It’s late Sunday morning, and it’s pouring rain. The clouds are heavy and low, but I can still see the island out in the harbour.  I feel, for the first time in my life, like I am outside my body. I’m not really here. This is not actually happening.

I know my brother is watching from a measured distance, and I am ashamed of myself. We’re in public, making a scene in front of countless strangers, but I am humiliated only because he is here. My brother, smart, carefree, blameless, is here, and I am hysterical with grief. I am dying.

“What happened to you?” she asks, frantic, tears and rain running down her face. “You were always so responsible. Jesus, Sarah, what is wrong with you?” My mother, with the gift shop bag full of Irish wool hats and scarves still dangling from her arm, is panicking.

“Nothing happened to me,” I say, trying to keep my voice down and my face low. I am aware now of all the people around us in the park – sitting on benches, riding the carousel.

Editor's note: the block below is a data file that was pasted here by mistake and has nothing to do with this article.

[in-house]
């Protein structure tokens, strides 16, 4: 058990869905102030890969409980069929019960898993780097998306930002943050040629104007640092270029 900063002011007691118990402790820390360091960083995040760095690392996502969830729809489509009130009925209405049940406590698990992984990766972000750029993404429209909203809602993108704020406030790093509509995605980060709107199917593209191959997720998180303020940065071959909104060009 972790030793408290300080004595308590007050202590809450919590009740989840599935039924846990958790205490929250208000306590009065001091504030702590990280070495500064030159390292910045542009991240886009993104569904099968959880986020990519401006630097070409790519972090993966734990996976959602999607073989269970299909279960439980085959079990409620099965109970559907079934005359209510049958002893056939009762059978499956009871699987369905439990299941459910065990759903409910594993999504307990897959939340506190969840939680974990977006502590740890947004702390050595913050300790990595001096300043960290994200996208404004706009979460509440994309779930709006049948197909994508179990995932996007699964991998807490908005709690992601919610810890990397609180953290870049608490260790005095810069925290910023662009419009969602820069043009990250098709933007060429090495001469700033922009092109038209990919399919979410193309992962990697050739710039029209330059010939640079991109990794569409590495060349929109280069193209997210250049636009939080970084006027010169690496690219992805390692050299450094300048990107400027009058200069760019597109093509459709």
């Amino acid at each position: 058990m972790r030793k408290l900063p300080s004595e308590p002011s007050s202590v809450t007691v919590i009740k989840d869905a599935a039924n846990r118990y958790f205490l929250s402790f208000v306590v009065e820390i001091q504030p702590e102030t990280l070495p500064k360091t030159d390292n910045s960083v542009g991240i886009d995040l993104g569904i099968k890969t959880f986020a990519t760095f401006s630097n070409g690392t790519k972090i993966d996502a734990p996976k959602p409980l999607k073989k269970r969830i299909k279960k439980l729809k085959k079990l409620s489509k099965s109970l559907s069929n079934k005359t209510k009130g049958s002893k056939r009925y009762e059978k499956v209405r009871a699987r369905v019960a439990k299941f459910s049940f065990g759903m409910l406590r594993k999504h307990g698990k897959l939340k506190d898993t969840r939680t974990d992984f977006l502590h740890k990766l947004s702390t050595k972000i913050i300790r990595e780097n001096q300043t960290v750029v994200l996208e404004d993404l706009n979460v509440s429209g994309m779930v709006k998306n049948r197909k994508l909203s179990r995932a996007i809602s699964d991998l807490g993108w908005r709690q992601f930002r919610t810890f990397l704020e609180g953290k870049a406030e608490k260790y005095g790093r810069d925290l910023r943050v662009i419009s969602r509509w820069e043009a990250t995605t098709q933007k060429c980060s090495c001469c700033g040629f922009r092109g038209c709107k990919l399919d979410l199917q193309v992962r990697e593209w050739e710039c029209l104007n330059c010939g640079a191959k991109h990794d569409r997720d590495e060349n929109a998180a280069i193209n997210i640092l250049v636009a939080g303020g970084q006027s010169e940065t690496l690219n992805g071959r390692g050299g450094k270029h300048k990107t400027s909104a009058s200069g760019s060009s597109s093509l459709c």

I am lying through my teeth. Everything happened to me, but they won’t believe me. In an instant, I have lost nearly twenty years. I am not a grown up now. I am a ten-year-old girl, begging her parents to have faith in her. Believe me. Hold me. Save me.

They don’t.

My dad takes a step toward me, moving in front of my mother, blocking her from view. He looks right into my face and says, kindly he thinks, “You were always such a good person, Sarah. Be a good person.”

I am more myself in this moment than I have ever been in my life. I am free. I am alive.

And no one can see it. No one understands.

I was a good person, my dad said. But not anymore.

 

The Doorway to Norway.

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Oh, Norway. The land of beautiful landscapes, gorgeous people, obscene expense, and I Farta nuts.

Thing I Loved About Norway:

It was, without a doubt, one of the most gorgeous places I have ever been. It’s on par with the Scottish Highlands and the west coast of Ireland – both insanely beautiful places. My friend Cold Mountain and I spent approximately ten bajillion dollars on an all-day fjord cruise and train ride, and it was worth every damn Norwegian Krone (1016 of them, to be exact). It was so, so, so spectacular.